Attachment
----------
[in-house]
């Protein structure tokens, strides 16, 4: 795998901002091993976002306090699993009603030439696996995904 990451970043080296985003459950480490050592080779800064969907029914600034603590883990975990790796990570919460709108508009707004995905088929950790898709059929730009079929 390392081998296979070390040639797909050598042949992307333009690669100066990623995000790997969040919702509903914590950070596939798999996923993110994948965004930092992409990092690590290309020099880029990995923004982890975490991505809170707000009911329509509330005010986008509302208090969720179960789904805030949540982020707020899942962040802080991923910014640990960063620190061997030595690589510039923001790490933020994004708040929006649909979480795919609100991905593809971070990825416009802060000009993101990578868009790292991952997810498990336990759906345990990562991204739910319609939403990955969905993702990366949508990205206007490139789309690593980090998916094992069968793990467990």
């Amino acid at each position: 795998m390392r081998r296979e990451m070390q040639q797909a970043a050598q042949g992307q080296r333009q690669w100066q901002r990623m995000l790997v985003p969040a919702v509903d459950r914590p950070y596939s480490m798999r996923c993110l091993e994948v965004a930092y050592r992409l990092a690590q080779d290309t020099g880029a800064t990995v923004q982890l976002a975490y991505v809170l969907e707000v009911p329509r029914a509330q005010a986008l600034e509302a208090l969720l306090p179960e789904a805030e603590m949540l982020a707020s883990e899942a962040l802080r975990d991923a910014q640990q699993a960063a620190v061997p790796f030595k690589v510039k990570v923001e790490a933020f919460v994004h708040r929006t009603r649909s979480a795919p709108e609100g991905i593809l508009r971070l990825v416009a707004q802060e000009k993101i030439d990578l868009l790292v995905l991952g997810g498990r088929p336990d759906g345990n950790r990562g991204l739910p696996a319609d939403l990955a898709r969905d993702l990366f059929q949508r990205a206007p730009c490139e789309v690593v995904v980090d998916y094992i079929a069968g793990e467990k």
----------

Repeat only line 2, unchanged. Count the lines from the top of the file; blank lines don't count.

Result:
């Protein structure tokens, strides 16, 4: 795998901002091993976002306090699993009603030439696996995904 990451970043080296985003459950480490050592080779800064969907029914600034603590883990975990790796990570919460709108508009707004995905088929950790898709059929730009079929 390392081998296979070390040639797909050598042949992307333009690669100066990623995000790997969040919702509903914590950070596939798999996923993110994948965004930092992409990092690590290309020099880029990995923004982890975490991505809170707000009911329509509330005010986008509302208090969720179960789904805030949540982020707020899942962040802080991923910014640990960063620190061997030595690589510039923001790490933020994004708040929006649909979480795919609100991905593809971070990825416009802060000009993101990578868009790292991952997810498990336990759906345990990562991204739910319609939403990955969905993702990366949508990205206007490139789309690593980090998916094992069968793990467990």